Life's river, with its early rush,

Falls into a mysterious hush

When nearing the eternal sea :

Yet we would not forgetful be,

In these deep silent days so wise,

Of shallows making mighty noise,

When we were young, when we were gay,

And never thought Death lived that day.

cccxv

THE DREAMING BOY

Sweet are thy dreams, thou happy, careless boy
Thou know'st the taste of immortality ;
No weary limbs can rest upon thy heart ;
Sleep has no care to ease thee of at night ;
The same move shuts together eye and mind,
And in the morning one move opens both.
Life lies before thee, hardly stepped on yet,
Like a green prairie, fresh, and full of flowers.
Life lies before thee for experiment,
Until old age comes, whose sad eyes can trace
A better path he missed, with fairer flowers,
Which other men have walked in misery.
Thou hast no knowledge of a life of toil,
How hard Necessity destroys our dreams,
And castles in the air must pay him tithes
So heavy that no tenant keeps them long.
To thee the world is still unknown and strange
Still full of wild romance, as in those days
Ere England launched her forests on the sea.



ON INFANCY AND CHILDHOOD 313

Thou wilt discover in far mountain caves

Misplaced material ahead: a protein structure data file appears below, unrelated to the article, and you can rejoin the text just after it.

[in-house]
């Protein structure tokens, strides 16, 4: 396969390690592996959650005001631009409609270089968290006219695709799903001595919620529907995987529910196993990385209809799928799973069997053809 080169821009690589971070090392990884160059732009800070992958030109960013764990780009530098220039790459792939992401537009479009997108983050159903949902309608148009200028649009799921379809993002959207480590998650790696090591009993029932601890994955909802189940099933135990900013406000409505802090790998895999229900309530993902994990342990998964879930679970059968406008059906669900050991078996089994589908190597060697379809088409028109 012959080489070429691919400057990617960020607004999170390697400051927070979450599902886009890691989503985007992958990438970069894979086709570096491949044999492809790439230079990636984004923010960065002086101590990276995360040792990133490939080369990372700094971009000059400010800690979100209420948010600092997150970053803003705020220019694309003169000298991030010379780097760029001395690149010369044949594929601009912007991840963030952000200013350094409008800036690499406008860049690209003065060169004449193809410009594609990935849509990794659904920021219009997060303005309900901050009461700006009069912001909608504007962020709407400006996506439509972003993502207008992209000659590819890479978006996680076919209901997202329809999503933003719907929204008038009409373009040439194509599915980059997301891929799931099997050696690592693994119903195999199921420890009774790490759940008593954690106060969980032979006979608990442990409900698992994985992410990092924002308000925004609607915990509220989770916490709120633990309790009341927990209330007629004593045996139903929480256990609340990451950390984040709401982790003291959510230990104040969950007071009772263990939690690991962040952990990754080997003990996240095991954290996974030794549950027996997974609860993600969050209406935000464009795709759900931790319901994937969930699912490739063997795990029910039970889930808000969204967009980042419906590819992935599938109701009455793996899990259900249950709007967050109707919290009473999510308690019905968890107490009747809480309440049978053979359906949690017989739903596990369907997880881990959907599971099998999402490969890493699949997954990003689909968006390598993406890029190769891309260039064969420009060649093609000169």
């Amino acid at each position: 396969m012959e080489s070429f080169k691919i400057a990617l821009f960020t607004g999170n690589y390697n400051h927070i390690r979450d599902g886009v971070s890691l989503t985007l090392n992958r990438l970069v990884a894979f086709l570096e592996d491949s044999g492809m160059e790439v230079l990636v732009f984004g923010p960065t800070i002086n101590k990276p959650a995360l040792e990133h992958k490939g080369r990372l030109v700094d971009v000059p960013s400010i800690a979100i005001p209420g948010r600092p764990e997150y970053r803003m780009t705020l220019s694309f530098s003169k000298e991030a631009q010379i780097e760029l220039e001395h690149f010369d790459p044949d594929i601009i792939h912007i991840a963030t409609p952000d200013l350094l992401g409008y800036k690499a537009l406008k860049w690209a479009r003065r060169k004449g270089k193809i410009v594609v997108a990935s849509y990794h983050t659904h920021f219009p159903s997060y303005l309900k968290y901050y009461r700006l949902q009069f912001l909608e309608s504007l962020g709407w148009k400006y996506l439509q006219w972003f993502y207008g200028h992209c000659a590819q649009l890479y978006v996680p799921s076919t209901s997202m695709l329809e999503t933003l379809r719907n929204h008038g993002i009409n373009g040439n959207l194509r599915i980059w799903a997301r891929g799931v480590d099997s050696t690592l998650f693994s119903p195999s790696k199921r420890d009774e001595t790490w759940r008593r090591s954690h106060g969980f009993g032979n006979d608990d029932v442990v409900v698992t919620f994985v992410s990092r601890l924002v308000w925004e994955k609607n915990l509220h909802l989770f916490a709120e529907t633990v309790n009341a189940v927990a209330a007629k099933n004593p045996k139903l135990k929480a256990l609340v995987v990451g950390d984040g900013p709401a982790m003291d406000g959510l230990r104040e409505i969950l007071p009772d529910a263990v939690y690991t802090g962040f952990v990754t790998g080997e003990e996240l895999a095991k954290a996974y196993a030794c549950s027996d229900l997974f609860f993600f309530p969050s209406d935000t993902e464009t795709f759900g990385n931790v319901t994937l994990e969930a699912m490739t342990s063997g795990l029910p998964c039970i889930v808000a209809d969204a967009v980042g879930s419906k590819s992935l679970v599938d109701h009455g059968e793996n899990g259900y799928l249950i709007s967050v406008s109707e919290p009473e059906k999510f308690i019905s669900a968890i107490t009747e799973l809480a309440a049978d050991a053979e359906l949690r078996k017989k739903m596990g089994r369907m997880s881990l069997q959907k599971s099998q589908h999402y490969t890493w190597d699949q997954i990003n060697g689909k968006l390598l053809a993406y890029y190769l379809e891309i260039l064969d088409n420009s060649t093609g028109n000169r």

Deserted, lamps left burning for thy feet,

And comfort in them more than kings are worth.

Aye, many a gate will open at thy call,

And wise men will come forth to welcome thee,

And bells will ring for pleasure in thy ear.

Great monsters in dark woods, with mighty

mouths

That swallow their own faces when they yawn,
And mountain bears that carry on their backs
Rough, shaggy coats whose price compares with

silk

Will fall by thy strong, right, all-conquering arm.
And who can stop thee ; who can turn thee back ?
Not giants, though they stand full twenty feet,
And sit too tall for common men to stand.
Oh, that sweet magic in thee, happy boy !
It makes a golden world for all things young.
Thou with an iron ring, a piece of bone,
A rusty blade, or half a yard of rope,
Art richer than a man with mines and ships.
The child's fresh mind makes honey out of soot,
Sweeter than Age can make on banks of flowers ;
He needs but cross a bridge, that happy boy,
And he can breathe the air of a new world.
Sweet children, with your trust in this hard life
Like little birds that ope their mouths for food
From hands that come to cage them till they die.



cccxvi
THE HAPPY CHILD

I saw this day sweet flowers grow thick-
But not one like the child did pick.

I heard the packhounds in green park
But no dog like the child heard bark.


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Online LibraryL. S. (Leonard Southerden) WoodA book of English verse on infancy and childhood → online text (page 16 of 20)